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Year : 2022  |  Volume : 38  |  Issue : 3  |  Page : 216-219

Comparison of two drainage parameters on diuretic renogram in predicting the fate of prenatally detected pelvi-ureteric junction-like obstruction

Chitale Clinic Private Limited, Solapur, Maharashtra, India

Date of Submission26-Jan-2022
Date of Decision10-May-2022
Date of Acceptance15-Jun-2022
Date of Web Publication1-Jul-2022

Correspondence Address:
Gyanendra Ravindra Sharma
Chitale Clinic Private Limited, Solapur, Maharashtra
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Source of Support: None, Conflict of Interest: None

DOI: 10.4103/iju.iju_34_22

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Introduction: In infants with suspected pelviureteric junction (PUJ) like obstruction, we compared the drainage patterns suggested by t 1/2 and normalized residual activity (NORA) to determine which parameter can differentiate obstructive from nonobstructive dilatation and thus predict the need for surgery.
Materials and Methods: Infants presenting with prenatally detected PUJ-like obstruction from January 2014 to March 2020 were evaluated with ultrasonography. Diuretic renogram was performed using Tc99m ethylene dicysteine using the F0 protocol. Subjects with a differential renal function >40% were included in the study. The t ½ values were noted. NORA was calculated by dividing the tracer values at 60 min with the values at 2 min. The infants were followed using ultrasonography. Renogram was repeated if there was increase in hydronephrosis or after 6 months if hydronephrosis did not regress. The follow-up was continued till a decision for pyeloplasty was made or the hydronephrosis regressed. Pyeloplasty was advised if differential function dropped to below 40%.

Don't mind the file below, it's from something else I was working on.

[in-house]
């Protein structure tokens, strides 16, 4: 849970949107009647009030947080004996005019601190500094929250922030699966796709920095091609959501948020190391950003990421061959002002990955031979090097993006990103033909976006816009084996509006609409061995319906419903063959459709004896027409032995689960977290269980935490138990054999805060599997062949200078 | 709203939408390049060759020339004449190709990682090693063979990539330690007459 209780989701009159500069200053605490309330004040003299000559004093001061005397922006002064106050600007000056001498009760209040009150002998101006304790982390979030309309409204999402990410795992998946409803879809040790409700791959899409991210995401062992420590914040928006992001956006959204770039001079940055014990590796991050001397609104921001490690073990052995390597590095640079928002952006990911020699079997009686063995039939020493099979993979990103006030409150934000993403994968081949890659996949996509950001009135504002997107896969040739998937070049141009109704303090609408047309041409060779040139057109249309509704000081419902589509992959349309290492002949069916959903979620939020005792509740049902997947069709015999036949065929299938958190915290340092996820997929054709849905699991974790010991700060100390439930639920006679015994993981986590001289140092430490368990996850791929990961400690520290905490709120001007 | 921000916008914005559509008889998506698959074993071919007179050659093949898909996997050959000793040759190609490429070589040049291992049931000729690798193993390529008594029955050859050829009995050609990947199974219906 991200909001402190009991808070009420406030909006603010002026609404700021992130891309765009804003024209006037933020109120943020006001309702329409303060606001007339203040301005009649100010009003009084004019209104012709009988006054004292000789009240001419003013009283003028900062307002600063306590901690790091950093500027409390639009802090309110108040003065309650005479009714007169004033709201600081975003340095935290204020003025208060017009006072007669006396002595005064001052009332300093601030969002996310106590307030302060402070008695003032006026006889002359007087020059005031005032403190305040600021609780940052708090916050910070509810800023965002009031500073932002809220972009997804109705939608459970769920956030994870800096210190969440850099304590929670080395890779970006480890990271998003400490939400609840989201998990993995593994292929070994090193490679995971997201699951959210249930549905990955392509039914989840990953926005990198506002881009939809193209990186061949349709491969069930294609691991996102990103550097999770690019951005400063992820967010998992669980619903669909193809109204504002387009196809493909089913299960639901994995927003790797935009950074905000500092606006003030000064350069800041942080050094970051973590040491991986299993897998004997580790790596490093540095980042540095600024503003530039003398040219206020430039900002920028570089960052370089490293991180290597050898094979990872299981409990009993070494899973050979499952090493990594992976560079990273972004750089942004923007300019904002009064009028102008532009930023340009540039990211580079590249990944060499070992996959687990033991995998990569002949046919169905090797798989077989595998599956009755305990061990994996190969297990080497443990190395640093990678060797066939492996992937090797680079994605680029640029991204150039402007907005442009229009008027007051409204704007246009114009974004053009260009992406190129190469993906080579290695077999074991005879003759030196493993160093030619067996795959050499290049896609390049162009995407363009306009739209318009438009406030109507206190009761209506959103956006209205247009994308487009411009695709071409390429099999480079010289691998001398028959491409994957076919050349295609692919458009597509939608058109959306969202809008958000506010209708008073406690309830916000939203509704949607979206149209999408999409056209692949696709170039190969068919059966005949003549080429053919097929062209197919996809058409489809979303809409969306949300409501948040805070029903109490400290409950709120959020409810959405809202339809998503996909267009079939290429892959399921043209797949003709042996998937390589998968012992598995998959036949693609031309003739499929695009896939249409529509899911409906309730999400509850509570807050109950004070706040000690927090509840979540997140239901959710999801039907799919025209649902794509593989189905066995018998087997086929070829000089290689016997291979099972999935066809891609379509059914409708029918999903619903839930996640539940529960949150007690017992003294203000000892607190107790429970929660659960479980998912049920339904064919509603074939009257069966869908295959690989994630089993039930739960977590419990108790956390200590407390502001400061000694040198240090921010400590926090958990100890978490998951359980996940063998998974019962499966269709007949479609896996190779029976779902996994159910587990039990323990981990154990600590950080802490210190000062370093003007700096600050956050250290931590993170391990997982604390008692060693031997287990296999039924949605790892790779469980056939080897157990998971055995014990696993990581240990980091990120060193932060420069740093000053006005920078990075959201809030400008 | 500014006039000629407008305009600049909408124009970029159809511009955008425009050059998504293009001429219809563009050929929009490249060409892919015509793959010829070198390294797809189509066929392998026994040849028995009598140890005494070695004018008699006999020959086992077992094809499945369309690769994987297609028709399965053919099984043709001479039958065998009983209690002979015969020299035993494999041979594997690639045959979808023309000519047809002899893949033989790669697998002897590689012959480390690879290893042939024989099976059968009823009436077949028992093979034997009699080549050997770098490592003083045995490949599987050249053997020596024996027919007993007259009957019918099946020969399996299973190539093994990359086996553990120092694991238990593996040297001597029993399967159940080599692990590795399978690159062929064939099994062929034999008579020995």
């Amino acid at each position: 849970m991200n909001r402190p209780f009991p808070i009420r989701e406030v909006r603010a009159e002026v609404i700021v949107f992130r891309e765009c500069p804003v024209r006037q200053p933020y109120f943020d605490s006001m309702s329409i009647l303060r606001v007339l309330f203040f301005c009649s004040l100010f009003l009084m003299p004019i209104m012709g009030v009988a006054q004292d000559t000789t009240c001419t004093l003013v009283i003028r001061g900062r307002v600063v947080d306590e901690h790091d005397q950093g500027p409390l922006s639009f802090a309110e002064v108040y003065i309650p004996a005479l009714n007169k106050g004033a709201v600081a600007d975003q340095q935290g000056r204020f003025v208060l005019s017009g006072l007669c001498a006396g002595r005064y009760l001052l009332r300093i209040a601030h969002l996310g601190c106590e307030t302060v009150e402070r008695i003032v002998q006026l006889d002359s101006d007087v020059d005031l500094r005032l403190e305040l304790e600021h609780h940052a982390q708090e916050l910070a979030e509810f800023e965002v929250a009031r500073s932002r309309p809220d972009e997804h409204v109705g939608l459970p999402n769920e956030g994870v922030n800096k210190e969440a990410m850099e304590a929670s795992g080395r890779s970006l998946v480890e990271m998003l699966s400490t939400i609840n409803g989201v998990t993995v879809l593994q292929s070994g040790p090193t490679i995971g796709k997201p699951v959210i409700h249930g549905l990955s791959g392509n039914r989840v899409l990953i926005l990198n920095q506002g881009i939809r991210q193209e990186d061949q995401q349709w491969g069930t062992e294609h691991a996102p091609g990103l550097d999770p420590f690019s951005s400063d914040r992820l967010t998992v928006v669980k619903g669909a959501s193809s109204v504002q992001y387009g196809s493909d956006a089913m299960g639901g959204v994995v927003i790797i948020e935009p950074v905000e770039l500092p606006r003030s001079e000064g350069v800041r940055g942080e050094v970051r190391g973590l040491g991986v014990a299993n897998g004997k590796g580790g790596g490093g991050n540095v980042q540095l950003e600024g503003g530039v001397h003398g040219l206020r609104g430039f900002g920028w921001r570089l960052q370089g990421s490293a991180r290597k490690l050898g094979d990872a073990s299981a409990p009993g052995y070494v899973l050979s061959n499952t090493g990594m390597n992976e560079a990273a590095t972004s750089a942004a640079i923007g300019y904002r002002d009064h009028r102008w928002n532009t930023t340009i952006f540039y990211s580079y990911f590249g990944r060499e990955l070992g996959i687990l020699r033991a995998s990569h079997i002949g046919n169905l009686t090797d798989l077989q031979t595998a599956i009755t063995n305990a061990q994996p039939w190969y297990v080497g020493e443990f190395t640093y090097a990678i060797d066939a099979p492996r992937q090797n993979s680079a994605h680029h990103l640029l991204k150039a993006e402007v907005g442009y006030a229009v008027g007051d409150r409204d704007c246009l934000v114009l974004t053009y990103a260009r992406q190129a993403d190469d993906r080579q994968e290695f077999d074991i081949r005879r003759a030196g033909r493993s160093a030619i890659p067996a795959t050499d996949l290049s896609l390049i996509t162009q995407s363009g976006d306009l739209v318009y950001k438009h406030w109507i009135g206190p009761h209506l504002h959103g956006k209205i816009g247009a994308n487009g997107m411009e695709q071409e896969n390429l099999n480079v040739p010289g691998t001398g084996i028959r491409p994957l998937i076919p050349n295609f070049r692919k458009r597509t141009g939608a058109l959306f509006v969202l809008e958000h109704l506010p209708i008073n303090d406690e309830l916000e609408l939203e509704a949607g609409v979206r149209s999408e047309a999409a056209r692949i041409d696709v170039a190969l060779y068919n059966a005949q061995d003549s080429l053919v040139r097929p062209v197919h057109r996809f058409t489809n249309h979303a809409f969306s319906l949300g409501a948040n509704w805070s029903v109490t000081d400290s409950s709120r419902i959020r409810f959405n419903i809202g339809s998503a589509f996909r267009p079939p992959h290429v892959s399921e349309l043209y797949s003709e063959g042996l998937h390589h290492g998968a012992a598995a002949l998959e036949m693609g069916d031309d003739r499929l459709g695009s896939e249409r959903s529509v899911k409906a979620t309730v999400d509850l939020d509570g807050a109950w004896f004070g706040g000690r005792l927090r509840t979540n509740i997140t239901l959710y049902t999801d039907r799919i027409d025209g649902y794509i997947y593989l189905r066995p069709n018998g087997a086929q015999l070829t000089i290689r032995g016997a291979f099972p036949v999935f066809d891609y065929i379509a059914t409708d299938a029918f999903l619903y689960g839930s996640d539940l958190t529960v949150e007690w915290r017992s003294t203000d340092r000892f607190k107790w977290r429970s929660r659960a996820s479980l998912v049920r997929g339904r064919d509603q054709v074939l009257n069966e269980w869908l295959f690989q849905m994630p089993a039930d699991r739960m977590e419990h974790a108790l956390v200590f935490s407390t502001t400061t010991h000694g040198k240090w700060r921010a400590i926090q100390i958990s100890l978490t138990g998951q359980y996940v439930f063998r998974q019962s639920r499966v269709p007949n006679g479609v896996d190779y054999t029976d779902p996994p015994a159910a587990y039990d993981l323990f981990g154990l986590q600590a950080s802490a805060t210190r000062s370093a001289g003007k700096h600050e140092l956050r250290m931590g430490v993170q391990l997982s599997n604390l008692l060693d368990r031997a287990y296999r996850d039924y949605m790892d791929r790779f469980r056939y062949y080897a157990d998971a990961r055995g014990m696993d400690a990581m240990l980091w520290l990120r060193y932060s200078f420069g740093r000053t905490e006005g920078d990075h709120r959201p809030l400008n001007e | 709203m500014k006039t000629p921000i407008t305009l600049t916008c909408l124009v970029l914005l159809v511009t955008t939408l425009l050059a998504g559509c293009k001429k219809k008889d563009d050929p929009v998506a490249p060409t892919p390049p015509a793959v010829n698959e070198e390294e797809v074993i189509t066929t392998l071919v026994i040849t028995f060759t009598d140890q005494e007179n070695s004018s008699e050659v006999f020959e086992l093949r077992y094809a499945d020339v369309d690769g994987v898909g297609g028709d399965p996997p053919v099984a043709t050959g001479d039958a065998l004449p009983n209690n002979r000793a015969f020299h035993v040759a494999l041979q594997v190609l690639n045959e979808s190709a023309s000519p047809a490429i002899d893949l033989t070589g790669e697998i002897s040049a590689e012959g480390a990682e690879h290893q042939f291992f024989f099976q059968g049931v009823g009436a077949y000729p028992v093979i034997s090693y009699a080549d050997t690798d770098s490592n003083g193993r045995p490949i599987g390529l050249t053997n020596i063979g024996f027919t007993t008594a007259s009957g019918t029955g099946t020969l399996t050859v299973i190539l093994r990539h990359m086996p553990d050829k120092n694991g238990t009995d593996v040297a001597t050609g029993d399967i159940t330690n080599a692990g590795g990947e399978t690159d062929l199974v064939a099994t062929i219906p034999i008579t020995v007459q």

Results: 34 patients met the inclusion criteria. NORA and t ½ had very poor concordance in defining the drainage pattern. t ½ values did not correlate with the need for surgery or conservative management (P ≥ 0.05). Good drainage pattern by NORA was associated with regression of hydronephrosis (P ≤ 0.001). NORA predicted obstruction more accurately.
Conclusion: NORA can define good drainage in a much larger subset of patients with PUJ-like obstruction who eventually do not need surgery. However, further multicenter studies are needed to confirm this.

How to cite this article:
Sharma GR, Sharma AG, Sharma NG. Comparison of two drainage parameters on diuretic renogram in predicting the fate of prenatally detected pelvi-ureteric junction-like obstruction. Indian J Urol 2022;38:216-9

How to cite this URL:
Sharma GR, Sharma AG, Sharma NG. Comparison of two drainage parameters on diuretic renogram in predicting the fate of prenatally detected pelvi-ureteric junction-like obstruction. Indian J Urol [serial online] 2022 [cited 2023 May 30];38:216-9. Available from:

   Introduction Top